Tony Vargas

Legend
How do you reconcile that I have never personally been in a situation as a DM where I had to choose between only the options of fudge or suck?
I feel no need to 'reconcile' un-verifiable anecdotes from annonymous posters on the internet. Possibility include that you're just on a random-distribution tail, that you & your players prefer a style in which the game having results far outside those representative of the range of herioc fantasy genres is not only acceptable, but desirable, and, of course, obviously, that you feel safe in saying that from behind the shield of anonymity knowing that it can't be confirmed nor denied.

What actors do and saying a die roll mattered when it didn't are not even remotely the same thing
They are, in fact, exactly the same thing: drama. Evoking a feeling in the audience that is a reaction to something that is well-portrayed, but not literally true.

you know, since everyone watching the movie knows, and is even clearly told by the credits, that they are watching Daniel Craig aTct as a character named James Bond rather than watching a documentary about a guy named James Bond.
And everyone knows that RPGs are, as the G suggest, just games, and not real, either. And, if you've read the Basic Set description of how the game is played, you know that D&D is not a game that's played by rules in the traditional sense, since the DM can change, ignore, and over-rule the nominal rules as he sees fit.

That reads as deliberately missing the point.
Maybe you missed the point of it. You're playing D&D, the D&D describes a corridor as being dusty and having a door on the left. The module he has hidden behind the screen describes it as dank with doors on the left & right. He's decided that a dank corridor in a desert makes no sense, and that the portion of the dungeon to the right would be a waste given the time allotted to the sessions. He's not lying, he's just running a game. The same is true if he decides to roll on a wandering monster table, not ignore certain results, or whatever.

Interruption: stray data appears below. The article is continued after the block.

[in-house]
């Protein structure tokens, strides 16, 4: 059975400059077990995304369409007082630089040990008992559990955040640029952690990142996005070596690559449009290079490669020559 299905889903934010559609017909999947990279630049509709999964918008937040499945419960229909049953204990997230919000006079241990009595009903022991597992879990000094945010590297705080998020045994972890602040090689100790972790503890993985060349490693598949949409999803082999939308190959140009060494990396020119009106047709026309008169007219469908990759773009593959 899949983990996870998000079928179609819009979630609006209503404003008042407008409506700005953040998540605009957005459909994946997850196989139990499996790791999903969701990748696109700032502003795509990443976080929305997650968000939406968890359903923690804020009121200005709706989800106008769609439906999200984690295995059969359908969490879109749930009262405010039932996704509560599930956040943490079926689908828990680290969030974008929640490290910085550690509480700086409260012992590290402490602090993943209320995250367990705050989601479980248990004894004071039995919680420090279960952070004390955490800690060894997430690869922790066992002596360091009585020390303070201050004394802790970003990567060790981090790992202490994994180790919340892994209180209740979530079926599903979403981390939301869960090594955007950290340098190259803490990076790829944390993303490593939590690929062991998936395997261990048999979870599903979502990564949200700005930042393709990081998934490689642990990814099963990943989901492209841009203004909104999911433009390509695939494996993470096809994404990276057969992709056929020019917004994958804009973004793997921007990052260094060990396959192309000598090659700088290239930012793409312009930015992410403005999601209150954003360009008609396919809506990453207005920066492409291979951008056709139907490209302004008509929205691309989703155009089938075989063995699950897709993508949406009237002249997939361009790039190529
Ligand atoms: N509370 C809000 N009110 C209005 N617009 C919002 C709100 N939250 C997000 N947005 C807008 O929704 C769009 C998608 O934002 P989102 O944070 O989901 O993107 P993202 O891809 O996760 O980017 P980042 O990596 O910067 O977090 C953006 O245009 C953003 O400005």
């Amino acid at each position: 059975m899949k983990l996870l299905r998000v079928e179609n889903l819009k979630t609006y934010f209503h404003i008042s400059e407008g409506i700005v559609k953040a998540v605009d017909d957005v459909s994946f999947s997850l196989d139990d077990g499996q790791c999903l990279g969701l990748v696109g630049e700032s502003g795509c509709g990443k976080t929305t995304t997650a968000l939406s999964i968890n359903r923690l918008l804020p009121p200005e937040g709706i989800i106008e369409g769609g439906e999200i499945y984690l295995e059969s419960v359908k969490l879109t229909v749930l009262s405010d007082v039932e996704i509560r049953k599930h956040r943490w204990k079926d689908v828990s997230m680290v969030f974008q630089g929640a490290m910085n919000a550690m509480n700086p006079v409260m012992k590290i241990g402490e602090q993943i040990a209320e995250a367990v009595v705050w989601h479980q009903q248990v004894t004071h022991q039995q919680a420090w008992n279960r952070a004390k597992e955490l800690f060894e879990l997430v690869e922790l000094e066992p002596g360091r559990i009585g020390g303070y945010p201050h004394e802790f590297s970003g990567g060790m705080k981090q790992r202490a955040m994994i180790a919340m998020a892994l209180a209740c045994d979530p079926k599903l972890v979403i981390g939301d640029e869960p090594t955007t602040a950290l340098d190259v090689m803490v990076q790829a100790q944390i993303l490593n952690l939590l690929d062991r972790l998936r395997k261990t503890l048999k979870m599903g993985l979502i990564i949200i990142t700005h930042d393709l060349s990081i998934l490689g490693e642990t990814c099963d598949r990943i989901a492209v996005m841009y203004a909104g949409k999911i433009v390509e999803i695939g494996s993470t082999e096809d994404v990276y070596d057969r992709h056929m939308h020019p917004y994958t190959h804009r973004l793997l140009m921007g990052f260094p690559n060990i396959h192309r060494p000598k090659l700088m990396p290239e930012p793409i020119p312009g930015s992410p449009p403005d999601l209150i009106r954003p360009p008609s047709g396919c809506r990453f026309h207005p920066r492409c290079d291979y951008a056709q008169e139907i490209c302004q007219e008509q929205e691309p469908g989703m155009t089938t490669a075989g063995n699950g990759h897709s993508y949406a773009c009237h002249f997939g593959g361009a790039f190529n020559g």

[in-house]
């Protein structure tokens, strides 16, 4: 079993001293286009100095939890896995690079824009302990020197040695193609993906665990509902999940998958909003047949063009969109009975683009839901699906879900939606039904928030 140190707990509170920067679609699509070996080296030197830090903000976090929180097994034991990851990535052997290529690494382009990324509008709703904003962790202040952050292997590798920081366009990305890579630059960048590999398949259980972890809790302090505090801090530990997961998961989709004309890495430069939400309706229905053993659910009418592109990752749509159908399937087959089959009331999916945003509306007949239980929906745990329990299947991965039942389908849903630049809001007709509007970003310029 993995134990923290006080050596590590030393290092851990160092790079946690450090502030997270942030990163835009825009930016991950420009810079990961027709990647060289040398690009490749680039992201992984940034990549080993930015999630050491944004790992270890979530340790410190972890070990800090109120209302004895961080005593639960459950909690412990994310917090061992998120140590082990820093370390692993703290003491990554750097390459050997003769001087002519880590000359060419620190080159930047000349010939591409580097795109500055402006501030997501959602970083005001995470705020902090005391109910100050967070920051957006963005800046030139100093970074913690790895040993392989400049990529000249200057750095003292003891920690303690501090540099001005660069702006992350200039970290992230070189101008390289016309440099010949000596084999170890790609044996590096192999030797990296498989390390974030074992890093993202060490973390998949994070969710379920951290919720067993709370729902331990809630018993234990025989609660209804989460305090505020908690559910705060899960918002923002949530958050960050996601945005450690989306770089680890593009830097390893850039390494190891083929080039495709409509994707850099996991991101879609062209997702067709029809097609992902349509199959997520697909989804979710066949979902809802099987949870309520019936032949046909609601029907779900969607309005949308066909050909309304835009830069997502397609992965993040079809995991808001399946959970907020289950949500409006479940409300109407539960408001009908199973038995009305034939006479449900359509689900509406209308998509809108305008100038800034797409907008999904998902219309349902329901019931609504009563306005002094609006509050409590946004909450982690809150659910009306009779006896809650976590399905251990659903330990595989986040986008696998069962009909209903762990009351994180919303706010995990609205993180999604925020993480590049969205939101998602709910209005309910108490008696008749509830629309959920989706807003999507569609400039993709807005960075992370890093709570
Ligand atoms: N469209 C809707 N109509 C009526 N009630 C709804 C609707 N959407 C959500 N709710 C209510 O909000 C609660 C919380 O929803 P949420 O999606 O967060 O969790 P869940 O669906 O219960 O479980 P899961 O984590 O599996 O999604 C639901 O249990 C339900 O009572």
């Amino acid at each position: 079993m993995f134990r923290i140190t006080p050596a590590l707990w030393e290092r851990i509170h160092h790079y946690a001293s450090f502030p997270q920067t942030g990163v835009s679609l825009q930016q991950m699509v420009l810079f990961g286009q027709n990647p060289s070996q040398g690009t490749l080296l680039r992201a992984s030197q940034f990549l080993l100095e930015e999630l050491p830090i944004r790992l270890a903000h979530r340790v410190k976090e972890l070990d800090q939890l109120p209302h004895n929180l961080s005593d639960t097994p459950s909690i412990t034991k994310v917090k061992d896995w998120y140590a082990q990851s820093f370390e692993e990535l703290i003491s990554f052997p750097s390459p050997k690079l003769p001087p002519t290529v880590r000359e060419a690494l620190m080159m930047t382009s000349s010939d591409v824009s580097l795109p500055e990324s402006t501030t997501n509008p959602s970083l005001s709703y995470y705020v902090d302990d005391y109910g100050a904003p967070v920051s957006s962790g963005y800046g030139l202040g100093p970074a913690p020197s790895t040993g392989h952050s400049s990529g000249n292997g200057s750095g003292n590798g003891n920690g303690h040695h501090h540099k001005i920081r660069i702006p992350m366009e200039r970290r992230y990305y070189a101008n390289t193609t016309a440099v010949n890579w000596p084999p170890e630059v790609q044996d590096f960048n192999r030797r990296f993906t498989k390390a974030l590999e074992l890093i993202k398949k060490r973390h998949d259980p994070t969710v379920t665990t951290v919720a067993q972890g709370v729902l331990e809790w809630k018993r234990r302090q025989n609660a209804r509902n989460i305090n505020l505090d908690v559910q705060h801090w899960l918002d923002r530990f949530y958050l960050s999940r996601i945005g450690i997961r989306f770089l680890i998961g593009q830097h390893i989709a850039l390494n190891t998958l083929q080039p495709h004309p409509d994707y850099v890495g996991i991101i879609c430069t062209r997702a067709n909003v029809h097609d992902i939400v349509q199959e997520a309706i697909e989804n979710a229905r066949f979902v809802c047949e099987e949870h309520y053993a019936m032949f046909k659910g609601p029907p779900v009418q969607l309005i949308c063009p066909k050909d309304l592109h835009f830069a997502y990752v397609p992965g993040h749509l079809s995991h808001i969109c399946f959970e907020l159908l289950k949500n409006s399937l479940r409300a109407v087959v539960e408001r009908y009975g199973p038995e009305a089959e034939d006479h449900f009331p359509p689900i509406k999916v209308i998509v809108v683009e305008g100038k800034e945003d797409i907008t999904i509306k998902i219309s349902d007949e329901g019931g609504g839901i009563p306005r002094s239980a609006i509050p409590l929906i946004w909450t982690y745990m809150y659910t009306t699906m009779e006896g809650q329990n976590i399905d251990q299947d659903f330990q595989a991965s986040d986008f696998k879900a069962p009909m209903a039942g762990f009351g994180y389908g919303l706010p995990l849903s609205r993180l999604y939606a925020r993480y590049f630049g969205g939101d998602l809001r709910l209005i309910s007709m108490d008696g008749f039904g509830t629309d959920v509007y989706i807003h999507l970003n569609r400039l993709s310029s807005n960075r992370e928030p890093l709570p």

Claiming that you can meet a player's preference through lying to them is absolute nonsense.
Again, not lying, just not sharing the details of the resolution method going on behind the screen. ;P

I think what it really comes down to for me is that there is one side of this discussion which relies upon the players not finding out what the DM is actually up to - and I can't fathom how a person can't recognize that if you are doing something and feel that it is okay so long as no one finds out, that you are doing something that is not okay.
The point of the game is to have fun. I can deliver a better experience to my 5e players by using a DM screen and exercising liberal judgement in exactly how things are resolved. If you run 5e as if it were LIFE, and just lay a map out on the table and follow the Dice Gods, you might still have some fun, but there's a lot of the game's potential you're not exploring.

Ultimately, how much you keep behind the screen is just a matter of style. 5e, IMHO&X, like the classic editions, runs very well with a great deal kept behind the screen. Fudging is only one of the legitimate DM techniques that enables, that 5e mechanics benefit from, and that 5e DM Empowerment meshes very well with, indeed.

I consider that a selling point of 5e.
 

AaronOfBarbaria

Adventurer
Again, not lying, just not sharing the details of the resolution method going on behind the screen. ;P
Claiming that a die being heard rolling around behind the screen doesn't say to the player "that die roll meant something" is another lie.

The point of the game is to have fun.
Yes, exactly - and since finding out that you are being lied to by someone and being left to wonder what else they say to you is a lie isn't fun, I don't get why anyone would choose to incorporate risk of that event occurring in their attempts to have fun.

If you run 5e as if it were LIFE, and just lay a map out on the table and follow the Dice Gods, you might still have some fun, but there's a lot of the game's potential you're not exploring.
If you actually think that is how a person that doesn't fudge has to run their game, you are mistaken to a shocking degree.

A potentially interesting thought exercise: If classic D&D didn't include the DM advice that dice are only rolled for the sound they make, if D&D rulebooks had never addressed fudging dice rolls (not in a positive light as they do, nor a negative light), would it be popular opinion that rolling a die when the result of that die has no bearing at all is a sensible thing to do?